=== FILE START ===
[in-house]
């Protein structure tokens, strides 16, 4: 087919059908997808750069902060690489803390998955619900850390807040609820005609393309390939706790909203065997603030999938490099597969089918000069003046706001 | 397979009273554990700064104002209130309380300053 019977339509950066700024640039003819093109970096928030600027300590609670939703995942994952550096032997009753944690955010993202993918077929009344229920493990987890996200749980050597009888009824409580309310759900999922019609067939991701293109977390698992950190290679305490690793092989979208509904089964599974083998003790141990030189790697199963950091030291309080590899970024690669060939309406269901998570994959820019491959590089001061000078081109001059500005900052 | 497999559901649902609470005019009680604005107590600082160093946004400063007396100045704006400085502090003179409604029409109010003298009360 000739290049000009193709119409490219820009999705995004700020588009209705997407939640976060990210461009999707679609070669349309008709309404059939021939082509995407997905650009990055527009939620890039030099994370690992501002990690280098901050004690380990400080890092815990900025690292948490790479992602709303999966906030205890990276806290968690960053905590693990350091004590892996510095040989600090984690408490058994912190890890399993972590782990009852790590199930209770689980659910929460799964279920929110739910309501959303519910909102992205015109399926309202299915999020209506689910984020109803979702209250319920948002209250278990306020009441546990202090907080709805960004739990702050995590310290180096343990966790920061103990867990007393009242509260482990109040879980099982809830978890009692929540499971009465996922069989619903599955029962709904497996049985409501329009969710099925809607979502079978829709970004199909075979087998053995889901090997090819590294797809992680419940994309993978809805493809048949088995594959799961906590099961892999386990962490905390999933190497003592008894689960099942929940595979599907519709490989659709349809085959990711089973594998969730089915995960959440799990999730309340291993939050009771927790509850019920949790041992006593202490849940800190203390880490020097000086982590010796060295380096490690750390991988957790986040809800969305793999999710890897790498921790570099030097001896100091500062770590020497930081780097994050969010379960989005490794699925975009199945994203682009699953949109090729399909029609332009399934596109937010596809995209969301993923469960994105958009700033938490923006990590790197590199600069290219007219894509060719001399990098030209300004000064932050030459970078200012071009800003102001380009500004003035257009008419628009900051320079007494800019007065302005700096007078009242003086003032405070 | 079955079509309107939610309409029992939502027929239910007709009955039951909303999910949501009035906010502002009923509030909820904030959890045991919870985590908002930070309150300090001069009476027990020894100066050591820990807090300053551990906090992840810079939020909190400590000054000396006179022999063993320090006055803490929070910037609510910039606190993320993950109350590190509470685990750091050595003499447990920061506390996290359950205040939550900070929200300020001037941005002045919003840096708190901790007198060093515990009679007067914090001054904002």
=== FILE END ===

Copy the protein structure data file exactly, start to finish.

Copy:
[in-house]
């Protein structure tokens, strides 16, 4: 087919059908997808750069902060690489803390998955619900850390807040609820005609393309390939706790909203065997603030999938490099597969089918000069003046706001 | 397979009273554990700064104002209130309380300053 019977339509950066700024640039003819093109970096928030600027300590609670939703995942994952550096032997009753944690955010993202993918077929009344229920493990987890996200749980050597009888009824409580309310759900999922019609067939991701293109977390698992950190290679305490690793092989979208509904089964599974083998003790141990030189790697199963950091030291309080590899970024690669060939309406269901998570994959820019491959590089001061000078081109001059500005900052 | 497999559901649902609470005019009680604005107590600082160093946004400063007396100045704006400085502090003179409604029409109010003298009360 000739290049000009193709119409490219820009999705995004700020588009209705997407939640976060990210461009999707679609070669349309008709309404059939021939082509995407997905650009990055527009939620890039030099994370690992501002990690280098901050004690380990400080890092815990900025690292948490790479992602709303999966906030205890990276806290968690960053905590693990350091004590892996510095040989600090984690408490058994912190890890399993972590782990009852790590199930209770689980659910929460799964279920929110739910309501959303519910909102992205015109399926309202299915999020209506689910984020109803979702209250319920948002209250278990306020009441546990202090907080709805960004739990702050995590310290180096343990966790920061103990867990007393009242509260482990109040879980099982809830978890009692929540499971009465996922069989619903599955029962709904497996049985409501329009969710099925809607979502079978829709970004199909075979087998053995889901090997090819590294797809992680419940994309993978809805493809048949088995594959799961906590099961892999386990962490905390999933190497003592008894689960099942929940595979599907519709490989659709349809085959990711089973594998969730089915995960959440799990999730309340291993939050009771927790509850019920949790041992006593202490849940800190203390880490020097000086982590010796060295380096490690750390991988957790986040809800969305793999999710890897790498921790570099030097001896100091500062770590020497930081780097994050969010379960989005490794699925975009199945994203682009699953949109090729399909029609332009399934596109937010596809995209969301993923469960994105958009700033938490923006990590790197590199600069290219007219894509060719001399990098030209300004000064932050030459970078200012071009800003102001380009500004003035257009008419628009900051320079007494800019007065302005700096007078009242003086003032405070 | 079955079509309107939610309409029992939502027929239910007709009955039951909303999910949501009035906010502002009923509030909820904030959890045991919870985590908002930070309150300090001069009476027990020894100066050591820990807090300053551990906090992840810079939020909190400590000054000396006179022999063993320090006055803490929070910037609510910039606190993320993950109350590190509470685990750091050595003499447990920061506390996290359950205040939550900070929200300020001037941005002045919003840096708190901790007198060093515990009679007067914090001054904002």